When setting financial and functional objectives make sure that your partner is investing human and financial resources to ensure the success of your partnership. If you are purchasing product or services you will need to know that your partner is making a special effort to address your current needs and is preparing for changes in the market so future offerings will be as compelling as current offerings. A lot of time signing on a partner is the beginning and the end of the relationship because neither or one of the partners is not upheld to a set of functional and financial objectives.
And finally we come to the one area that will create most of the conflicts and place most of the stress on any kind of partnership, Values and Standards.
It seems obvious that shared values and standards would be the cornerstone of any partnership but it is the area most ignored by people entertaining and entering into partnerships. I think that most of the time we are so blinded by the short term opportunity that we forget about the risks. Probably the biggest risk is not getting paid or paying for something that isn't delivered but it could be even worse if the product or service is of poor quality and places you at the wrong end of a multi-million dollar lawsuit. You will want your partner to be open and honest and uphold the highest standard or a least agree to uphold your values and standards prior to you entering into a partnership agreement.
Look for clues in how the potential partner speaks. If the potential partner only talks about sales and profit you should expect that money is their prime motivation. If money is the sole motivation then customers are only a means to an end and that primary motivation will also be the basis of your relationship with that partner. In this type of partnership one of the partners may eventually be looking to cut the other out to ensure more money for themselves. Another speech pattern to be wary of is talk of working around regulations or agreements as if the source of all of problems were external forces weighing in against them. Well, guess what, you may just become another external force to this partner and it won't be long before they are complaining about you, demonizing you, and then justifying working around you. Another form of speech pattern to be wary of is the "no money" mantra. These people will continually respond that they don't have the money even as they shake your hand at the end of a meeting and step into their brand new $50+ thousand dollar vehicle. Your partners should be investing their time and their money to ensure the success of the partnership.
Weave behavioral types of questions (How do you, When do you, Why do you) into your initial conversations with potential new partners. Find out how they create, deliver and support their product or service and how they overcome failures or reward successes each step of the way. Discover what their primary focus or motivation is whether themselves, customers, employees the community and what mix of any or all. It's easier to communicate with people and organizations that behave in a similar fashion as you or your organization. Knowing they will respond to success and crises the same way you or your organization does is very reassuring especially when your customer relationship is at stake.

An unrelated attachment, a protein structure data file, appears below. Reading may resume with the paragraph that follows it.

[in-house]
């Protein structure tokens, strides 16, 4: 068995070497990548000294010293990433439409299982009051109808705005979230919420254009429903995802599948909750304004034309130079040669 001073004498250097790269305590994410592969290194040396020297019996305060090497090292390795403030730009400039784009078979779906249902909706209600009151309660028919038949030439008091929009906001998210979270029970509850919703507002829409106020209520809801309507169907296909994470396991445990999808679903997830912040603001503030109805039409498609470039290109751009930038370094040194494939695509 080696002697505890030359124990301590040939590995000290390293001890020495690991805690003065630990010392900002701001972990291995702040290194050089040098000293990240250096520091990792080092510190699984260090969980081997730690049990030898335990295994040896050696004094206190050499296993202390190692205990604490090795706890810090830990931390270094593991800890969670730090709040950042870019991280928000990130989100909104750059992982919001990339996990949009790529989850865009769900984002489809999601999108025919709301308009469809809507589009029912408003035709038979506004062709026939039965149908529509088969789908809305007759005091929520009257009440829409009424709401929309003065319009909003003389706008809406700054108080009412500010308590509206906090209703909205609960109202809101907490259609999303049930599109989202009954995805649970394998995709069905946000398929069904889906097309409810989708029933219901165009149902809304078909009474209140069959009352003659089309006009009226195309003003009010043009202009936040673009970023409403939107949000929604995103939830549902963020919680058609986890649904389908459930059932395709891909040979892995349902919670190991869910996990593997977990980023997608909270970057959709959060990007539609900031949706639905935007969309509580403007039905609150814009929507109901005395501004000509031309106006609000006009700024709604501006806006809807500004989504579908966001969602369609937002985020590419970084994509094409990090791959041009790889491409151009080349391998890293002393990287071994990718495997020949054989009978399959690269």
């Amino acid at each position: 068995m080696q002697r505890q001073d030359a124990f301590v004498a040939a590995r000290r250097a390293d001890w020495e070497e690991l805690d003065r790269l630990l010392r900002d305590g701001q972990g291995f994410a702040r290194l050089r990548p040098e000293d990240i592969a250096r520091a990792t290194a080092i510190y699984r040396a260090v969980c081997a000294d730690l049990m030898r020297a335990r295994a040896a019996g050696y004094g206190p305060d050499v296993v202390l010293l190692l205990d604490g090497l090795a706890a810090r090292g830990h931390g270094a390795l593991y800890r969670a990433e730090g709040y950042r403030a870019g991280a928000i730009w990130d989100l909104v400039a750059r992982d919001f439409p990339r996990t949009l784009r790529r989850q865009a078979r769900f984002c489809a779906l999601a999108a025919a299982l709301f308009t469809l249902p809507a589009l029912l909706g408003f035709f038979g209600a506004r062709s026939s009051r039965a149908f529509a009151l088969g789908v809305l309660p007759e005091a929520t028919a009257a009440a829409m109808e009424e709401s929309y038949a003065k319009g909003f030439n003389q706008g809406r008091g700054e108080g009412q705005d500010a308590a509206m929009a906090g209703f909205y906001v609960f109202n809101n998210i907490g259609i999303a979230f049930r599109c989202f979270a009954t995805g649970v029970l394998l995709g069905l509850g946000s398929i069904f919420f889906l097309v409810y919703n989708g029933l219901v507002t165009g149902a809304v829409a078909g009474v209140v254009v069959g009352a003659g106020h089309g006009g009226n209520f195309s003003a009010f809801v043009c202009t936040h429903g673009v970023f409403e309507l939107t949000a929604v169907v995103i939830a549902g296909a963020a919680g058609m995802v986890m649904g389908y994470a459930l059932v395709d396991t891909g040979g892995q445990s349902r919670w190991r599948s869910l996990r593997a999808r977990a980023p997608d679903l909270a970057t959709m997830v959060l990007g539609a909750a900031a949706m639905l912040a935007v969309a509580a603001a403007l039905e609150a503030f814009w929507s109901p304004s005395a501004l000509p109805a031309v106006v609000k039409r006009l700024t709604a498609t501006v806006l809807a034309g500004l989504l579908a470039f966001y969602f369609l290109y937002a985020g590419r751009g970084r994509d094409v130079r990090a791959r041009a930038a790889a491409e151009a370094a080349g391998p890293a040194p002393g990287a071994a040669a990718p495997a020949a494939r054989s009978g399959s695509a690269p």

Which brings us to the final act. Get it in writing. The purpose of the written agreement is not so you can sue your partner over perceived failures but to document the terms and quantifiable objectives. You may have conversations with your partner over time and you don't want to rely on verbal communication when it comes to responsibilities and accountability.
It's also a good idea to create a Service Level Agreement. SLA's commonly include segments to address definition of services, performance measurement, problem management, customer duties, warranties, disaster recovery and termination. It's important to note that agreements can be simple letters of intent. If you plan on taking your partners to court for failures then you should consult a lawyer. Most people will just find a new partner if the current one is failing so creating a detailed legal agreement is not necessary and legal agreements can be expensive to create and time consuming to administer.
These rules should also be added to the list:
- Discuss Vision - how big, where and for how long
- Define Objectives - What will be achieved financially and operationally short and long term
- Define Values & Standards - How we treat customers, employees, the community
- Ensure partners invest human and financial resources to ensure success
- Define and divide up roles and assign accountability
- Formalize your agreement in writing
Dave Soteros is President of Alrym Consulting. He believes that great companies have great partnerships and return value to not only customers but to the greater community.